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Volume 2012 (2012), Article ID 916718, 7 pages
Descriptions of New Species of Leucotrichiinae (Trichoptera: Hydroptilidae) from Brazil
1Department of Entomology, University of Minnesota, 219 Hodson Hall, 1980 Folwell Avenue, St. Paul, MN 55108, USA
2Department of Entomology, National Museum of Natural History, Smithsonian Institution, Washington, DC 20013, USA
Received 13 February 2012; Accepted 27 March 2012
Academic Editor: Ai-Ping Liang
Copyright © 2012 Robin E. Thomson. This is an open access article distributed under the Creative Commons Attribution License, which permits unrestricted use, distribution, and reproduction in any medium, provided the original work is properly cited.
Two new species of Hydroptilidae (Trichoptera) from Brazil are described: Betrichia alibrachia sp. n. and Leucotrichia bicornuta sp.n. Both genera are members of the subfamily Leucotrichiinae. Illustrations of male genitalia are provided with each description. These additions bring the total world fauna of Betrichia to 9 species and Leucotrichia to 29 species.
The subfamily Leucotrichiinae (type genus Leucotrichia Mosely, 1934) was established by Flint (1970) and currently contains 16 genera: Abtrichia, Acostatrichia, Alisotrichia, Anchitrichia, Ascotrichia, Betrichia, Celaenotrichia, Cerasmatrichia, Ceratotrichia, Costatrichia, Eutonella, Leucotrichia, Mejicanotrichia, Peltopsyche, Scelobotrichia, and Zumatrichia [1, 2]. The distribution of the subfamily is limited to the New World and found predominantly in Central America [3, 4].
Mosely (1939) established the genus Betrichia for a single species, Betrichia zilbra, from Brazil (Santa Catarina) . No exact reasons were stated, but presumably the genus was erected on account of venational, antennal, and general male genitalic features . Additional species and distributions have been provided by Angrisano, Flint, and Olah and Johanson [6–10]. Up to and including species described by Olah and Johanson in 2011, Betrichia contained a total of 8 extant species (Table 1) [2, 10]. As a genus, its distribution is limited to eastern South America (Table 1) . Immature stages are unknown . Adults are attracted to lights and can generally be found near lowland rivers .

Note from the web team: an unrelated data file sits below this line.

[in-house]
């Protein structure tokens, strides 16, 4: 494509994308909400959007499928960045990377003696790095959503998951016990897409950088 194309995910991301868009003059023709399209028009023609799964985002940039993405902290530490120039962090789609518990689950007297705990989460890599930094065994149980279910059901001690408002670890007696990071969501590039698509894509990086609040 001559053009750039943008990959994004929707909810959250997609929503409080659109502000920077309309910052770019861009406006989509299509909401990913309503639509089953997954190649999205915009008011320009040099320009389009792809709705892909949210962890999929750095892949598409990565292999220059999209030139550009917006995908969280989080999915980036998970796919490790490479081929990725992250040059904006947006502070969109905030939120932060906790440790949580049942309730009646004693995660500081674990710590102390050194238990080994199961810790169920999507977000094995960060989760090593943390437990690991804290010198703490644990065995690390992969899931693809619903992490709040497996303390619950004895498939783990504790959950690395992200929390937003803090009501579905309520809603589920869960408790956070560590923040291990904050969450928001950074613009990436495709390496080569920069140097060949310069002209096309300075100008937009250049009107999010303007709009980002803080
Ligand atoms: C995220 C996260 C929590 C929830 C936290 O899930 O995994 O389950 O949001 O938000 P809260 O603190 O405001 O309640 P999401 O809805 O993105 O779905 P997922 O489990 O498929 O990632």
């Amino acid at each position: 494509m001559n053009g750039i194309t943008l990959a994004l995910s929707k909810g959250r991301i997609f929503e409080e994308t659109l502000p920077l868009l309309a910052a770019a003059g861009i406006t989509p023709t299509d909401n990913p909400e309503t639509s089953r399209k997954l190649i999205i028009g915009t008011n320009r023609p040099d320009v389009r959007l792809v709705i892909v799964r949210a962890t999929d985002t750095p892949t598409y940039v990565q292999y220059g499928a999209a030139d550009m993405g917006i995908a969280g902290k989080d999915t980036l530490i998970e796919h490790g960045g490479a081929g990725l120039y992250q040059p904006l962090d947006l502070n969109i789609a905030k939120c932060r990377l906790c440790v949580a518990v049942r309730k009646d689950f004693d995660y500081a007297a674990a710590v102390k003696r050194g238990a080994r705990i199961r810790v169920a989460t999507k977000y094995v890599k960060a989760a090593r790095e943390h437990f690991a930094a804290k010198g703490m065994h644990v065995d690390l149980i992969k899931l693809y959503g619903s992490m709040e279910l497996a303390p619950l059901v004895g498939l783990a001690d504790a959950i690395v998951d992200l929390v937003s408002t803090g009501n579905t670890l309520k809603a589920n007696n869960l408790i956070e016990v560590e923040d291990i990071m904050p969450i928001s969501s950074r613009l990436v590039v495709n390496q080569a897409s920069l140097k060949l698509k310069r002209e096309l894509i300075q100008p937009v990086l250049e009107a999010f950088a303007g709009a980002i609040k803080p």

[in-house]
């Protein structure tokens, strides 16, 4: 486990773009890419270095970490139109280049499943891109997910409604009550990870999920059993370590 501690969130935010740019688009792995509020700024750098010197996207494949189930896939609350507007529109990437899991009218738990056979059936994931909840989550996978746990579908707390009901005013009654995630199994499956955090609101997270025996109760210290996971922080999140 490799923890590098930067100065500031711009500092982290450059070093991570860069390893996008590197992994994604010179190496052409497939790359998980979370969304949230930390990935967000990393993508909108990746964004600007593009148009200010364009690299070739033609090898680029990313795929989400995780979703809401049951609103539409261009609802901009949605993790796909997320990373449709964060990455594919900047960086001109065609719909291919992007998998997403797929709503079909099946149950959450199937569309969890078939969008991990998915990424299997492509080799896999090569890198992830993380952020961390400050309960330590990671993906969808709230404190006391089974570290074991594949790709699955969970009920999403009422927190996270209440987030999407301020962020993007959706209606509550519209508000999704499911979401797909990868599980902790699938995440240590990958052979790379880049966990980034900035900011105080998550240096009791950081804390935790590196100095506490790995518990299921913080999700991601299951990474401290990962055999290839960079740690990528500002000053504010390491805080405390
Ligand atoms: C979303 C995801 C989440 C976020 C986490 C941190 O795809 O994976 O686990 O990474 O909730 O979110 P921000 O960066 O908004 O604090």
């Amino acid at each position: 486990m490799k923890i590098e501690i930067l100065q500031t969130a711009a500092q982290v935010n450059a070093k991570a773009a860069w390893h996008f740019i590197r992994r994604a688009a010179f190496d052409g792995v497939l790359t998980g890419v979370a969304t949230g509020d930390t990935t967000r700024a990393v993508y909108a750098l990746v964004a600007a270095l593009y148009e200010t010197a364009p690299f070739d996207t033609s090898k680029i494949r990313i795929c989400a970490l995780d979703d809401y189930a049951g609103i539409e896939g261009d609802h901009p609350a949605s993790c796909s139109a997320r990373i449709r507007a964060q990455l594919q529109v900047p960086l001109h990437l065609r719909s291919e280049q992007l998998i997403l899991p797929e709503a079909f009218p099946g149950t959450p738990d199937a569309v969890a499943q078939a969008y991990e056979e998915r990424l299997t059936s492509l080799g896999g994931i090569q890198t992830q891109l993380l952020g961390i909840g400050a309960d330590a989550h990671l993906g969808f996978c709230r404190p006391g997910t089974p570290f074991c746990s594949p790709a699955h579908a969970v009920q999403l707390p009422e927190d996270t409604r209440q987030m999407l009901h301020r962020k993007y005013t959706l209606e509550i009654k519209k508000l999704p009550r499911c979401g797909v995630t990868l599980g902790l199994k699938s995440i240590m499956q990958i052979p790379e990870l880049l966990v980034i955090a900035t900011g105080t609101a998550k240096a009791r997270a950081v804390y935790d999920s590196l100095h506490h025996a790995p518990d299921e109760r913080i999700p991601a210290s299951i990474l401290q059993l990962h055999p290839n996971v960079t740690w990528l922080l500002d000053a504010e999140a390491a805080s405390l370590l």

Mosely (1934) established the genus Leucotrichia for a single species, Leucotrichia melleopicta, from Mexico (Tabasco) . Additional species descriptions and distributions have been provided by Angrisano and Burgos, Banks, Botosaneanu (in Botosaneanu and Alkins-Koo), Bueno-Soria, Bueno-Soria et al., Flint, Olah and Johanson, Ross, Rueda Martín, Sattler and Sykora, and Wells and Wichard [1, 10, 12–23]. Up to and including species described by Olah and Johanson and Rueda Martín in 2011, Leucotrichia contained a total of 28 extant species (Table 1) [2, 10, 20]. The distribution of the genus includes most of the continental USA, the Greater and southern Lesser Antilles, Central America, and northern South America (Table 2) . A single fossil species, Leucotrichia adela, is known from Dominican amber . Adults occasionally come to light but are usually taken by net during the day from marginal foliage .